The downside to PCR tests is their unknown turnaround times.

Initially, my sister booked an in-person PCR test and an in-person Antigen test with a large pharmacy chain. The Antigen test was a backup plan in the event the PCR test results did not come back in time.

She paid $0 for the test because covid testing in the USA is free, even for travel. Sounds nice, doesn’t it? It’s a small upside to the fact that the US healthcare system can bankrupt most families with one trip to the emergency room for a broken leg.

Her test was conducted in-person on a Saturday morning and she received her test results Sunday evening with plenty of time to spare before her Tuesday evening departure to the UK. Upon receiving her test result, she canceled her backup Antigen test appointment.

Test B: arrival test in the UK

When entering England from abroad (regardless of your originating location and your vaccination status), a PCR test on or before day 2 is required (day of arrival is day 0).

This test is officially called “Day 2” and is required to be booked prior to departing TO the UK.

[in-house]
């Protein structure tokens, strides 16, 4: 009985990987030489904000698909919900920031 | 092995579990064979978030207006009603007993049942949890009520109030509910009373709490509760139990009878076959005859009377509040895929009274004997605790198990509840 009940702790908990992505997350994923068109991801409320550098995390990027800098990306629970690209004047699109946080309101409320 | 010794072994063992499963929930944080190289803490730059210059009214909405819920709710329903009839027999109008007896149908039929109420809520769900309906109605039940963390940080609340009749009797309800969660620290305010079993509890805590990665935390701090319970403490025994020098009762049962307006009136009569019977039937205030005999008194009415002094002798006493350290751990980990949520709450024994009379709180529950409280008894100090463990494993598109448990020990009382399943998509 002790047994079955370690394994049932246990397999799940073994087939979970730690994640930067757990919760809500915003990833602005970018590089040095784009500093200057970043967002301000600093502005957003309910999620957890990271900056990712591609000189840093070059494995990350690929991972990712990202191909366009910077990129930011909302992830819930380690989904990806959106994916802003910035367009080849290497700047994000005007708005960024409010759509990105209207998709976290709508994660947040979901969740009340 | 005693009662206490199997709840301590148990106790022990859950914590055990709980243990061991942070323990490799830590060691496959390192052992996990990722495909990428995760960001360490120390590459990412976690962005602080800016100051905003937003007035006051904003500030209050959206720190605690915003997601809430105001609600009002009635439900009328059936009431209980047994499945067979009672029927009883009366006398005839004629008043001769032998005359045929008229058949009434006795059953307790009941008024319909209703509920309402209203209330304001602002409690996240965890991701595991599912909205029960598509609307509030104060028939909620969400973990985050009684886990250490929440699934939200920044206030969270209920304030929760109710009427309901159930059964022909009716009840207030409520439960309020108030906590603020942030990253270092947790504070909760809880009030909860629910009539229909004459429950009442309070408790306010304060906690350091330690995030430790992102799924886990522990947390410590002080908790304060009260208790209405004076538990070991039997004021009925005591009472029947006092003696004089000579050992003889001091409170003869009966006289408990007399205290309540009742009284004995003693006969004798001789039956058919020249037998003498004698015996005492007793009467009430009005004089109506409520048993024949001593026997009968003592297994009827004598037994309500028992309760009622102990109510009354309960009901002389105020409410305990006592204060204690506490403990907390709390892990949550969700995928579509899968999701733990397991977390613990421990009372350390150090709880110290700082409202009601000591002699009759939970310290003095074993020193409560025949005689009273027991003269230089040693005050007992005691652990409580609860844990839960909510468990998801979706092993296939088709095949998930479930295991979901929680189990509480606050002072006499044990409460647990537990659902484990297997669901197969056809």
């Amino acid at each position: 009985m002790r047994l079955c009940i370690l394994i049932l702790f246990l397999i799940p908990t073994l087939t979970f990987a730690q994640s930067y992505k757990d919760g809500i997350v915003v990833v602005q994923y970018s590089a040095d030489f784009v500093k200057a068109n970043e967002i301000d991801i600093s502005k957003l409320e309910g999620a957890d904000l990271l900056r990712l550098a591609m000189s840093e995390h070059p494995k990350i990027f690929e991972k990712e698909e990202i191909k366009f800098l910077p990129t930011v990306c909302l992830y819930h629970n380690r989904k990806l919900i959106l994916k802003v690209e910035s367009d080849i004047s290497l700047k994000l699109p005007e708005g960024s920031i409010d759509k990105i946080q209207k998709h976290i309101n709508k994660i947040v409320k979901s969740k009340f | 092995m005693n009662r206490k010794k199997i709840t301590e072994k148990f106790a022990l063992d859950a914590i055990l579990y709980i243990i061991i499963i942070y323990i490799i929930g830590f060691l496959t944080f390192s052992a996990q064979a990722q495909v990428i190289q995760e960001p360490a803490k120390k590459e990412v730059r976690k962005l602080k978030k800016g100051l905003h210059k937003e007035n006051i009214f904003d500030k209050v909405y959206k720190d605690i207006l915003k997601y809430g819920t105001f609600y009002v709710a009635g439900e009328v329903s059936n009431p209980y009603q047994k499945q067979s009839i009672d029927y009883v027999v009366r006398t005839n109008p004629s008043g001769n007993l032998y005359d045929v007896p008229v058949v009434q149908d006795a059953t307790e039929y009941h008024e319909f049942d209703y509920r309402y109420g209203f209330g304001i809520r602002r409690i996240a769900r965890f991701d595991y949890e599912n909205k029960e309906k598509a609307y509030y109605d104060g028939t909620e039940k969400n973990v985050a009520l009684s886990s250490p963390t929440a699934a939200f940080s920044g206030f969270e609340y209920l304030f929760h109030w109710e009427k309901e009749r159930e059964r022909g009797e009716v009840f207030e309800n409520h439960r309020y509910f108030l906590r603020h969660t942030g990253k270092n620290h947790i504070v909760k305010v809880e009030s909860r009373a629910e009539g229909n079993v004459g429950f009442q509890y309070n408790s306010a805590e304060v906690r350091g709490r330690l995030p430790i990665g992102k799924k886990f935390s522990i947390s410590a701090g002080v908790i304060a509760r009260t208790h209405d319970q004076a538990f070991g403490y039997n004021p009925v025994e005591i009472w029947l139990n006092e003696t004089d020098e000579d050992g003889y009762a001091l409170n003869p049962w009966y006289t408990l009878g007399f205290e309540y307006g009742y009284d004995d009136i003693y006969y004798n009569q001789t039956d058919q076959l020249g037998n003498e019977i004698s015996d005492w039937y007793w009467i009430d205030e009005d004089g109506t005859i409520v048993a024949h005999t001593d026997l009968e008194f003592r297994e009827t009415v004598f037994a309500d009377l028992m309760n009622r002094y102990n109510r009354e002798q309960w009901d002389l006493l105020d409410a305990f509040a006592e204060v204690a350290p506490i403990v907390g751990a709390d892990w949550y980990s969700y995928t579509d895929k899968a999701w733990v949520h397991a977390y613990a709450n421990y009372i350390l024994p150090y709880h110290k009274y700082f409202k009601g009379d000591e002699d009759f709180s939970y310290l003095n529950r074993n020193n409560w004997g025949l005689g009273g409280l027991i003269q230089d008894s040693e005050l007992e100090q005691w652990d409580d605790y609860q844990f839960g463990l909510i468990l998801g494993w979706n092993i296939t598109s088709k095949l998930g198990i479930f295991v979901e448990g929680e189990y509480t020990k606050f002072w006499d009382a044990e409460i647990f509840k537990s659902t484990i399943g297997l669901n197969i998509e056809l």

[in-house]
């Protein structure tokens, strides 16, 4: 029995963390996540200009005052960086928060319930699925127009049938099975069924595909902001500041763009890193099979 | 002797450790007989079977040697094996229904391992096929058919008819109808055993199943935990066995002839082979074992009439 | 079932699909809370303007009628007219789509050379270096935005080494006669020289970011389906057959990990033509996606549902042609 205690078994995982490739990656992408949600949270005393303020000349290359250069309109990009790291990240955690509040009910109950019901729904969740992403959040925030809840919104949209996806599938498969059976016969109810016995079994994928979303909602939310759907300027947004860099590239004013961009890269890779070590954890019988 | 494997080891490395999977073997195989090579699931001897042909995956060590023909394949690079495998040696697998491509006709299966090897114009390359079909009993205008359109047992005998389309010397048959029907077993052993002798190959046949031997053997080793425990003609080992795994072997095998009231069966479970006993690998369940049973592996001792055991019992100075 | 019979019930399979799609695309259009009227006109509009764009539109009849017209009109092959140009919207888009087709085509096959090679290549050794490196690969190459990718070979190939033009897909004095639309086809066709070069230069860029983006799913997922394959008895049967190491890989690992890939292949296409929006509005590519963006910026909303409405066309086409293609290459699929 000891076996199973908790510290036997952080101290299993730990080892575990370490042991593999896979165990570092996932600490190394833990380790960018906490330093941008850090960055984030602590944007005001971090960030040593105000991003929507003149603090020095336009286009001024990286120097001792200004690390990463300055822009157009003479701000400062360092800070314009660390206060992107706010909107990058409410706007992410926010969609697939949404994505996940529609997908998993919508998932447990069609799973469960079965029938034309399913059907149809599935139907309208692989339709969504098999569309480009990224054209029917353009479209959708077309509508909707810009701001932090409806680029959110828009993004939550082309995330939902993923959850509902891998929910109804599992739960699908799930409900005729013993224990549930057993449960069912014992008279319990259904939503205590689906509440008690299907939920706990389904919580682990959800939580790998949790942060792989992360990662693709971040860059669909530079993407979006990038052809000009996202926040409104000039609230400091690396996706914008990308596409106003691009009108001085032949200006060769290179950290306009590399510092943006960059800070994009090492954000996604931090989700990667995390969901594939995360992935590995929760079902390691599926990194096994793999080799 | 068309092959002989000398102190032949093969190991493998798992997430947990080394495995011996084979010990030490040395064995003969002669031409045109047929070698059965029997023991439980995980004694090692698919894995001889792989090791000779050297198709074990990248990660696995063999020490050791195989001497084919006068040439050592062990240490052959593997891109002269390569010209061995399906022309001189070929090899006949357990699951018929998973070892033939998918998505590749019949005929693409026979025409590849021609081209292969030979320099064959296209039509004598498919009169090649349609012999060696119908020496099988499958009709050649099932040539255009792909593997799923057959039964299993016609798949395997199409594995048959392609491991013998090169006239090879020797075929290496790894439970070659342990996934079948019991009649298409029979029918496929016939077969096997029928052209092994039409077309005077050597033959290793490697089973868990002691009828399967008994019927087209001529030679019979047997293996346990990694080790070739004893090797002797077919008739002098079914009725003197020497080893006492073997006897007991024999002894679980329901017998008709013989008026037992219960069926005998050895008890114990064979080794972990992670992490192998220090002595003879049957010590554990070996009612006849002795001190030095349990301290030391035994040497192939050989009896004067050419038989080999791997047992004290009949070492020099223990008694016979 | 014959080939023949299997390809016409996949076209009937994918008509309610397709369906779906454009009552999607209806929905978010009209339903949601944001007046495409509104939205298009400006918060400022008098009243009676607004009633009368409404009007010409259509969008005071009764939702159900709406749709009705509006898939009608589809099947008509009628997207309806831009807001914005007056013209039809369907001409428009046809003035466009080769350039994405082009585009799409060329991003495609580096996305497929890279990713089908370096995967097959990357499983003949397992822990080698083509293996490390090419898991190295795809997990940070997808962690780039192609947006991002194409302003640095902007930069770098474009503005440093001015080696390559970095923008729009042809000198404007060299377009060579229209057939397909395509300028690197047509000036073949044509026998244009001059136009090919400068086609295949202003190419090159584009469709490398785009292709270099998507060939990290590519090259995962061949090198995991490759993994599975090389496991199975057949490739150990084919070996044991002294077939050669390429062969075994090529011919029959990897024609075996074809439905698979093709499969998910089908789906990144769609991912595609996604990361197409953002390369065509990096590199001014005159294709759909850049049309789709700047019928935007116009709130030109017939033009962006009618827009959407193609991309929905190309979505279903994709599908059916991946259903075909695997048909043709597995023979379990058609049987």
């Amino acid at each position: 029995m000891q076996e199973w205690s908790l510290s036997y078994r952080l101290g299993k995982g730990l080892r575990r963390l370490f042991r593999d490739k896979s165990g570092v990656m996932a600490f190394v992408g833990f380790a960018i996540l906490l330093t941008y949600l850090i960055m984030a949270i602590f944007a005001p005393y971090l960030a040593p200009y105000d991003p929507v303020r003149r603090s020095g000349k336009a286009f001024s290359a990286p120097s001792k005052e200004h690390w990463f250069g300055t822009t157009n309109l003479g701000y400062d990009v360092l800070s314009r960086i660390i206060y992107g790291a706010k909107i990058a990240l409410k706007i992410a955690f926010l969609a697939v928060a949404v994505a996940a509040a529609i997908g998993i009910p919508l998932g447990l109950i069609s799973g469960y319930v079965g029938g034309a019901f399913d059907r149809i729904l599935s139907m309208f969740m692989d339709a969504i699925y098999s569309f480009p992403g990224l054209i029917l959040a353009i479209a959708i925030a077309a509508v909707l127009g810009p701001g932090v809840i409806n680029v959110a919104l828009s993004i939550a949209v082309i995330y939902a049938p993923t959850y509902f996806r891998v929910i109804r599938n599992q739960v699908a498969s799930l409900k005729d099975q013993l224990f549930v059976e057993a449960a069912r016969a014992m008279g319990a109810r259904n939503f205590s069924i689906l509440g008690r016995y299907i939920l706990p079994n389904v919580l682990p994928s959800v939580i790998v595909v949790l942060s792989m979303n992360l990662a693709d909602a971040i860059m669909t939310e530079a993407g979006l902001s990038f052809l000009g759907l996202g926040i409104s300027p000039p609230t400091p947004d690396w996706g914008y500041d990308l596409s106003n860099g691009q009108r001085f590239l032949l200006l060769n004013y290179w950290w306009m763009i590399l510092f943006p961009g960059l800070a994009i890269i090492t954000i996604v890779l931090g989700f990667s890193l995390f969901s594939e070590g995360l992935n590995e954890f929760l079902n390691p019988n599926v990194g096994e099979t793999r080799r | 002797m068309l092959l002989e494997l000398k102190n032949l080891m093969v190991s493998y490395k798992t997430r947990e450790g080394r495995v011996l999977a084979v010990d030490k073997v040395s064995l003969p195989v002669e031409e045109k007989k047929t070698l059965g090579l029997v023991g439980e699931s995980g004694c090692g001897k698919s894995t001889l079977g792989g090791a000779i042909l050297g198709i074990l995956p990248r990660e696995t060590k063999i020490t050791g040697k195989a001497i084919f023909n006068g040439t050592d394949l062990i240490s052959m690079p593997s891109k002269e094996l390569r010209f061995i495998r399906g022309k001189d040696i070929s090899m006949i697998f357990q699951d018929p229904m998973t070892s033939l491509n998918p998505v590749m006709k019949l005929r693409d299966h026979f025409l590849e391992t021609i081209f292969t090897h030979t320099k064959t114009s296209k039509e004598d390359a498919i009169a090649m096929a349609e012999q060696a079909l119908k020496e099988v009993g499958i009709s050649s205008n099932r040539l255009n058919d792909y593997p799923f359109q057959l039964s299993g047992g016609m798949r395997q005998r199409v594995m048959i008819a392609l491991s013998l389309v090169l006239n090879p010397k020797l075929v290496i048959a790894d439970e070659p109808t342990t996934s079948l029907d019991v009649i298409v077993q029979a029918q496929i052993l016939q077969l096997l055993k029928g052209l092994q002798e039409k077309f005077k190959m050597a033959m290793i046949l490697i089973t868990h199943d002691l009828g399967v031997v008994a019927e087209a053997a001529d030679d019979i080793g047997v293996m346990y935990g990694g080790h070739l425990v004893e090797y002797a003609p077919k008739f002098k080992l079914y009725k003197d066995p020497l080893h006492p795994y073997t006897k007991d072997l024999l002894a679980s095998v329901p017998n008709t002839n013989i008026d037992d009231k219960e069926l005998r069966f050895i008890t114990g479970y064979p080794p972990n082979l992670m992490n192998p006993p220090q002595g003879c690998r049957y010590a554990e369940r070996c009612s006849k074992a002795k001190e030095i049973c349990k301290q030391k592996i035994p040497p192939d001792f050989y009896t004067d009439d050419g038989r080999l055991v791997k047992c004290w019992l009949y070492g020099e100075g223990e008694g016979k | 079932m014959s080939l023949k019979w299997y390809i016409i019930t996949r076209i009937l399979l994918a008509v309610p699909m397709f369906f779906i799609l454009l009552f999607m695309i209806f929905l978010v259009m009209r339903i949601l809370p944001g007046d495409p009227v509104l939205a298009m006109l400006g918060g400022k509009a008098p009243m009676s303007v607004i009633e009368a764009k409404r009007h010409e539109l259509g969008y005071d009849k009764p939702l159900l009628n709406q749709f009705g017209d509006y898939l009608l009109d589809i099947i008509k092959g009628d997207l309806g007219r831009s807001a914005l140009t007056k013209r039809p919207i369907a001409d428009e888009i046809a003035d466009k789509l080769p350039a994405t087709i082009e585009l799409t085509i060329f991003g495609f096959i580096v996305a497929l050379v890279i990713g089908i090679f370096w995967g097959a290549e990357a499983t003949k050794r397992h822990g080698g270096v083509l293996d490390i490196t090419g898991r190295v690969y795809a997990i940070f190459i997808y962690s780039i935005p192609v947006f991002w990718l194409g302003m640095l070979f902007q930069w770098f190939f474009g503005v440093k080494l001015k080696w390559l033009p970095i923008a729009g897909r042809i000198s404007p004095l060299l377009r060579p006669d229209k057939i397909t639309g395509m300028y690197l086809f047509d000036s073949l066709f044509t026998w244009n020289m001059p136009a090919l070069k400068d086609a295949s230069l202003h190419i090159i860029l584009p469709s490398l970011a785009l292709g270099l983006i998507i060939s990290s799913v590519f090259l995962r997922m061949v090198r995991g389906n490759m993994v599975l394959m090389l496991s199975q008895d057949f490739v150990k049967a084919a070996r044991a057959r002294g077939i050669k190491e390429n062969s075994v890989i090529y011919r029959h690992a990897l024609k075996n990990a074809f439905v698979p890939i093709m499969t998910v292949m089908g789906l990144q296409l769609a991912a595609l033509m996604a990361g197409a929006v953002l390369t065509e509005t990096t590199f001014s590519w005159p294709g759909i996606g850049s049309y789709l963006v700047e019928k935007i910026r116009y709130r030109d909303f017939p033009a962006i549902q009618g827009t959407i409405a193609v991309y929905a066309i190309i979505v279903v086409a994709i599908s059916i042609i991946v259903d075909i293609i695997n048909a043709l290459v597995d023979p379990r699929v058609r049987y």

Tessa’s “Day 2” testing provider, DocTap, provided a booking reference number and this number was required on the UK PLF. More on forms here.

She arrived in England at 11am on a Wednesday and I booked her day 2 test for 4pm that same day. The goal was for her to take this test when she’d had the least amount of exposure and the longer she waited, the more exposure she’d have.

Here’s how her day 2 test went.

DayTimeAction
Wednesday16:00Test conducted at the DocTap testing centre
Wednesday17:10Received confirmation that the sample was on its way to the laboratory
Thursday04:10Received notification that the sample was being tested
Thursday21:00Received notification that it was taking longer than normal to test the sample and that this is normally because the test is having to be re-run
Thursday21:30Received the test result, 17.5 hours after taking the test

Test C: pre-departure test in the UK

The pre-departure test in the UK (“Test C”) is a USA requirement and needs to be coordinated a couple of weeks before departing the USA, either by ordering an at-home test kit or by booking an in-person test appointment at a testing centre or partner pharmacy.

I initially ordered an at-home pre-departure Antigen test kit through Qured but after receiving the test kit and reviewing Qured’s telehealth appointment availability, I realized that their available appointment times would not work for our schedule.

Protip: Review Qured’s telehealth appointment availability prior to buying your test kit here. The booking system is so insecure that you can book your appointment before ordering your test which is useful if appointment availability is limited.